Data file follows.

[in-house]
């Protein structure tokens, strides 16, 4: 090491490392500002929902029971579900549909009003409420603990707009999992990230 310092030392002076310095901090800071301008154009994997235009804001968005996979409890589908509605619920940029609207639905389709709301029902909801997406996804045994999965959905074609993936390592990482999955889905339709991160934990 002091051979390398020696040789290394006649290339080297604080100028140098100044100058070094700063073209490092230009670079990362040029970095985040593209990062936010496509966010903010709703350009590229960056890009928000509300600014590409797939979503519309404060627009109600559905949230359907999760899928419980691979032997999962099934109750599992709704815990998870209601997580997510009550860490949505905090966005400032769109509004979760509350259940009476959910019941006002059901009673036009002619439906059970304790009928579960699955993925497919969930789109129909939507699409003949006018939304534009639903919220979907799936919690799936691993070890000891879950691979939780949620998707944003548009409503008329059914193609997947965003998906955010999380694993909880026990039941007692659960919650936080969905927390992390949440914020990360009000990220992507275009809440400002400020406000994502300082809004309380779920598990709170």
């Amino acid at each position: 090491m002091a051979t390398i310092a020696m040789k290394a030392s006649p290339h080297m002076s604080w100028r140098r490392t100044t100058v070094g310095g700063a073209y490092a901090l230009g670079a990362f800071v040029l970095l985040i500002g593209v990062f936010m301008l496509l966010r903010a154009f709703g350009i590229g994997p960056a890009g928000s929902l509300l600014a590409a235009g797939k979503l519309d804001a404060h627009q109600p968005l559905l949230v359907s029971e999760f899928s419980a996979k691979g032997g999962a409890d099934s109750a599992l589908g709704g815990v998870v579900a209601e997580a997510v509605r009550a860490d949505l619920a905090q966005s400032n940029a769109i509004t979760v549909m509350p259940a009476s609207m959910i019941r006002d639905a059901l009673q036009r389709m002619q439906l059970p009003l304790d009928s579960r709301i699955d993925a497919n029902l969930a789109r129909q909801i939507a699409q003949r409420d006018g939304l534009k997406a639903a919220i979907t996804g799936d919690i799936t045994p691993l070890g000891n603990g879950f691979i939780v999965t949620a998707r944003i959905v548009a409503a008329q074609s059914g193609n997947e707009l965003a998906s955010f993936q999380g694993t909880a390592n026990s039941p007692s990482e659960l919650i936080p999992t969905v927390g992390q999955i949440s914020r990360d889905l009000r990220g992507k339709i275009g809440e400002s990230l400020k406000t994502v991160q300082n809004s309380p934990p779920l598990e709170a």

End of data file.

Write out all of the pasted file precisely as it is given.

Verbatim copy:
[in-house]
């Protein structure tokens, strides 16, 4: 090491490392500002929902029971579900549909009003409420603990707009999992990230 310092030392002076310095901090800071301008154009994997235009804001968005996979409890589908509605619920940029609207639905389709709301029902909801997406996804045994999965959905074609993936390592990482999955889905339709991160934990 002091051979390398020696040789290394006649290339080297604080100028140098100044100058070094700063073209490092230009670079990362040029970095985040593209990062936010496509966010903010709703350009590229960056890009928000509300600014590409797939979503519309404060627009109600559905949230359907999760899928419980691979032997999962099934109750599992709704815990998870209601997580997510009550860490949505905090966005400032769109509004979760509350259940009476959910019941006002059901009673036009002619439906059970304790009928579960699955993925497919969930789109129909939507699409003949006018939304534009639903919220979907799936919690799936691993070890000891879950691979939780949620998707944003548009409503008329059914193609997947965003998906955010999380694993909880026990039941007692659960919650936080969905927390992390949440914020990360009000990220992507275009809440400002400020406000994502300082809004309380779920598990709170």
């Amino acid at each position: 090491m002091a051979t390398i310092a020696m040789k290394a030392s006649p290339h080297m002076s604080w100028r140098r490392t100044t100058v070094g310095g700063a073209y490092a901090l230009g670079a990362f800071v040029l970095l985040i500002g593209v990062f936010m301008l496509l966010r903010a154009f709703g350009i590229g994997p960056a890009g928000s929902l509300l600014a590409a235009g797939k979503l519309d804001a404060h627009q109600p968005l559905l949230v359907s029971e999760f899928s419980a996979k691979g032997g999962a409890d099934s109750a599992l589908g709704g815990v998870v579900a209601e997580a997510v509605r009550a860490d949505l619920a905090q966005s400032n940029a769109i509004t979760v549909m509350p259940a009476s609207m959910i019941r006002d639905a059901l009673q036009r389709m002619q439906l059970p009003l304790d009928s579960r709301i699955d993925a497919n029902l969930a789109r129909q909801i939507a699409q003949r409420d006018g939304l534009k997406a639903a919220i979907t996804g799936d919690i799936t045994p691993l070890g000891n603990g879950f691979i939780v999965t949620a998707r944003i959905v548009a409503a008329q074609s059914g193609n997947e707009l965003a998906s955010f993936q999380g694993t909880a390592n026990s039941p007692s990482e659960l919650i936080p999992t969905v927390g992390q999955i949440s914020r990360d889905l009000r990220g992507k339709i275009g809440e400002s990230l400020k406000t994502v991160q300082n809004s309380p934990p779920l598990e709170a």